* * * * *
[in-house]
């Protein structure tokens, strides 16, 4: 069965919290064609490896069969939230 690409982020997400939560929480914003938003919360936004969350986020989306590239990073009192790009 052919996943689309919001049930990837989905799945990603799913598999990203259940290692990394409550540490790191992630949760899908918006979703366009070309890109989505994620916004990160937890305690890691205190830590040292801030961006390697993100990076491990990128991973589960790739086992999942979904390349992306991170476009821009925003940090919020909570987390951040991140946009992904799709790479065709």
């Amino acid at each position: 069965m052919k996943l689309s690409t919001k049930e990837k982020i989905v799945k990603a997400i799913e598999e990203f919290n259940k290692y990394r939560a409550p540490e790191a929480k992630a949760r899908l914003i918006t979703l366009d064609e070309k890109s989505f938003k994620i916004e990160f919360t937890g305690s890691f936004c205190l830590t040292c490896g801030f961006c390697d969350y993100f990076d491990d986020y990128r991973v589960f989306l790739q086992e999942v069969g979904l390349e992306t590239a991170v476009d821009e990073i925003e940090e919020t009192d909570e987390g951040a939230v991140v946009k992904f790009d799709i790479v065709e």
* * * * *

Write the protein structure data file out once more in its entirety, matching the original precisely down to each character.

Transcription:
[in-house]
């Protein structure tokens, strides 16, 4: 069965919290064609490896069969939230 690409982020997400939560929480914003938003919360936004969350986020989306590239990073009192790009 052919996943689309919001049930990837989905799945990603799913598999990203259940290692990394409550540490790191992630949760899908918006979703366009070309890109989505994620916004990160937890305690890691205190830590040292801030961006390697993100990076491990990128991973589960790739086992999942979904390349992306991170476009821009925003940090919020909570987390951040991140946009992904799709790479065709």
């Amino acid at each position: 069965m052919k996943l689309s690409t919001k049930e990837k982020i989905v799945k990603a997400i799913e598999e990203f919290n259940k290692y990394r939560a409550p540490e790191a929480k992630a949760r899908l914003i918006t979703l366009d064609e070309k890109s989505f938003k994620i916004e990160f919360t937890g305690s890691f936004c205190l830590t040292c490896g801030f961006c390697d969350y993100f990076d491990d986020y990128r991973v589960f989306l790739q086992e999942v069969g979904l390349e992306t590239a991170v476009d821009e990073i925003e940090e919020t009192d909570e987390g951040a939230v991140v946009k992904f790009d799709i790479v065709e």